A fuzzy credibility model to estimate the operational value at risk using internal and external data of risk events Pena, Alejandro; Bonet, Isis; Lochmuller, Christian; Patino, Hector Alejandro; Chiclana, Francisco; Gongora, Mario Augusto Operational Risk (OpR) refers to the possibility of suffering losses resulting from inadequate or failure of processes and/or technology, inadequate behaviour of people or external events. OpR was one of the main risks that led to the 2008 global financial crisis. Limitations of the analytical models that are applied in estimating this risk surface when qualitative information, frequently associated with OpR events, is used. To determine the magnitude of OpR in financial organisations, qualitative datainnd also historical data from risk events can be used. Current research trends that focus on the development of analytical models, by using different databases, to estimate the Operational Value at Risk (OpVaR) still lack models based on qualitative information, risk management profiles and the ability to integrate different databases of OpR events. In this paper we present a fuzzy model to estimate the OpVaR of an organisation by working with two different databases that contain internal available data and external or observed data. The proposed model considers: (1) the intrinsic properties of the data as fuzzy sets related to the linguistic variables of the observed data (external) and the data from available databases (internal), and (2) a series of management profiles to mitigate the effect that external data usually causes in estimating the OpVaR of an organisation. The results obtained with the proposed model allow an organisation to estimate and determine the behaviour of the OpVaR over time by using different risk profiles. The integration of qualitative information, different risk profiles (ranging from weak to strong risk management), and internal and external databases contributes to the advancement of estimating the OpVaR in risk management. The file attached to this record is the author's final peer reviewed version. The Publisher's final version can be found by following the DOI link.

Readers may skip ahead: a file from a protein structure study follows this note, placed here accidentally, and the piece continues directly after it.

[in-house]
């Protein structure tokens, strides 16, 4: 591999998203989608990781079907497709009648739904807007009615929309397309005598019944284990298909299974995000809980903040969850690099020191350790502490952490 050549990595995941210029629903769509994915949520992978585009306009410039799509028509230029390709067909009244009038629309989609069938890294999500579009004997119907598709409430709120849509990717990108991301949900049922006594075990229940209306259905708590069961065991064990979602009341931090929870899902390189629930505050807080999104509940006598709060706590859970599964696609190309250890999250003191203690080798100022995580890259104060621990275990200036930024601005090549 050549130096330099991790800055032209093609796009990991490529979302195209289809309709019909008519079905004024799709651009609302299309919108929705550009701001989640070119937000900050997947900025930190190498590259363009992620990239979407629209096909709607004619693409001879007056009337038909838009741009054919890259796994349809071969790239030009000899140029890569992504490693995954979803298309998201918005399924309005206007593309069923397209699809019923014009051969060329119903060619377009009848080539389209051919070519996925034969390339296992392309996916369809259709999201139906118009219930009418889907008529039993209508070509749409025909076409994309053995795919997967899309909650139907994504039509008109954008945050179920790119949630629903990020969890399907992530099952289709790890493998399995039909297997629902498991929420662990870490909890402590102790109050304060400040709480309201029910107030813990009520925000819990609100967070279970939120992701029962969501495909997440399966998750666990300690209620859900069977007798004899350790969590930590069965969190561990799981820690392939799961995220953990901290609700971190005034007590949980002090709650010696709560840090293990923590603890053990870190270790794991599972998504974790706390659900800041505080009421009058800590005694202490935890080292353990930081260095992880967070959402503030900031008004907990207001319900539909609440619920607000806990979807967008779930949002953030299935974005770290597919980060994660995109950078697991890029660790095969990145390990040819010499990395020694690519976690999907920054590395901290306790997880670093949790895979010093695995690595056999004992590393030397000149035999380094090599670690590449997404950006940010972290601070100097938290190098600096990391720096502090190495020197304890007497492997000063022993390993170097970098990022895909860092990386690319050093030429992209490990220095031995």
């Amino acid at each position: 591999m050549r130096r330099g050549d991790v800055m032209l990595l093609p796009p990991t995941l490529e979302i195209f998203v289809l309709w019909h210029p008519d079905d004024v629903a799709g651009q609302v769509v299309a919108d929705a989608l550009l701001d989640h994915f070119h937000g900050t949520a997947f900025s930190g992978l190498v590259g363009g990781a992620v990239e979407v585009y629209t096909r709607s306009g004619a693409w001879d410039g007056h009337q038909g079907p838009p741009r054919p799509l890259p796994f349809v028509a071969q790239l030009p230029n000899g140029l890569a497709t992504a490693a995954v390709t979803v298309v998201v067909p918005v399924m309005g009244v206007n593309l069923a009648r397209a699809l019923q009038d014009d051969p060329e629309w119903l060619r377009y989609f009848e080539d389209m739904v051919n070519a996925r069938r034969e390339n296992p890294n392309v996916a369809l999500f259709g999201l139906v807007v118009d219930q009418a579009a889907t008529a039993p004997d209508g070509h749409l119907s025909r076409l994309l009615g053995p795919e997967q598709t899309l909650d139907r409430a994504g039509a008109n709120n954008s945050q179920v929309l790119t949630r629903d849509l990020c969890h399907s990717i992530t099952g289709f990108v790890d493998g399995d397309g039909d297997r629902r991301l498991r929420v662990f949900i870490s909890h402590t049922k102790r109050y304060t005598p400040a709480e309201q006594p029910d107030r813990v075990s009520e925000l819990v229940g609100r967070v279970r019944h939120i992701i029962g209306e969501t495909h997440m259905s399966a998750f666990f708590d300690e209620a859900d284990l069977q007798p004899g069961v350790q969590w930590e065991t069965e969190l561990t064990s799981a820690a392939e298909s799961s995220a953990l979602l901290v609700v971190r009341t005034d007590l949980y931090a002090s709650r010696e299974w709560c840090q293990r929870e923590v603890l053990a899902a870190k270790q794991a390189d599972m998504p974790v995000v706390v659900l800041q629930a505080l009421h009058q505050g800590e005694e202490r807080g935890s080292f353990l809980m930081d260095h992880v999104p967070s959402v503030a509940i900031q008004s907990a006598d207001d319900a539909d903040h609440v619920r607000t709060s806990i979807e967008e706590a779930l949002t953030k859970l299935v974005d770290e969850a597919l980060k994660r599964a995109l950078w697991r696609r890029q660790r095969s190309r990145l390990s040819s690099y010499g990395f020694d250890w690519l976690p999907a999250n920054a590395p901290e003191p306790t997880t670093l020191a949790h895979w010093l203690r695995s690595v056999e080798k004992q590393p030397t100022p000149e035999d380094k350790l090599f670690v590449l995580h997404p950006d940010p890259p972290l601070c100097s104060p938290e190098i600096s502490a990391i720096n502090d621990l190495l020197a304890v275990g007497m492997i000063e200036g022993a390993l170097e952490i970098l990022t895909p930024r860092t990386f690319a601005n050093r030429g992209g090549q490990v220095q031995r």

• Ant colony stream clustering: A fast density clustering algorithm for dynamic data streams
    Ant colony stream clustering: A fast density clustering algorithm for dynamic data streams Fahy, Conor; Yang, Shengxiang; Gongora, Mario Augusto A data stream is a continuously arriving sequence of data and clustering data streams requires additional considerations to traditional clustering. A stream is potentially unbounded, data points arrive on-line and each data point can be examined only once. This imposes limitations on available memory and processing time. Furthermore, streams can be noisy and the number of clusters in the data and their statistical properties can change over time. This paper presents an on-line, bio-inspired approach to clustering dynamic data streams. The proposed Ant-Colony Stream Clustering (ACSC) algorithm is a density based clustering algorithm, whereby clusters are identified as high-density areas of the feature space separated by low-density areas. ACSC identifies clusters as groups of micro-clusters. The tumbling window model is used to read a stream and rough clusters are incrementally formed during a single pass of a window. A stochastic method is employed to find these rough clusters, this is shown to significantly speed the algorithm with only a minor cost to performance, as compared to a deterministic approach. The rough clusters are then refined using a method inspired by the observed sorting behaviour of ants. Ants pick-up and drop items based on the similarity with the surrounding items. Artificial ants sort clusters by probabilistically picking and dropping micro-clusters based on local density and local similarity. Clusters are summarised using their constituent micro-clusters and these summary statistics are stored offline. Experimental results show that the clustering quality of ACSC is scalable, robust to noise and favourable to leading ant-clustering and stream-clustering algorithms. It also requires fewer parameters and less computational time.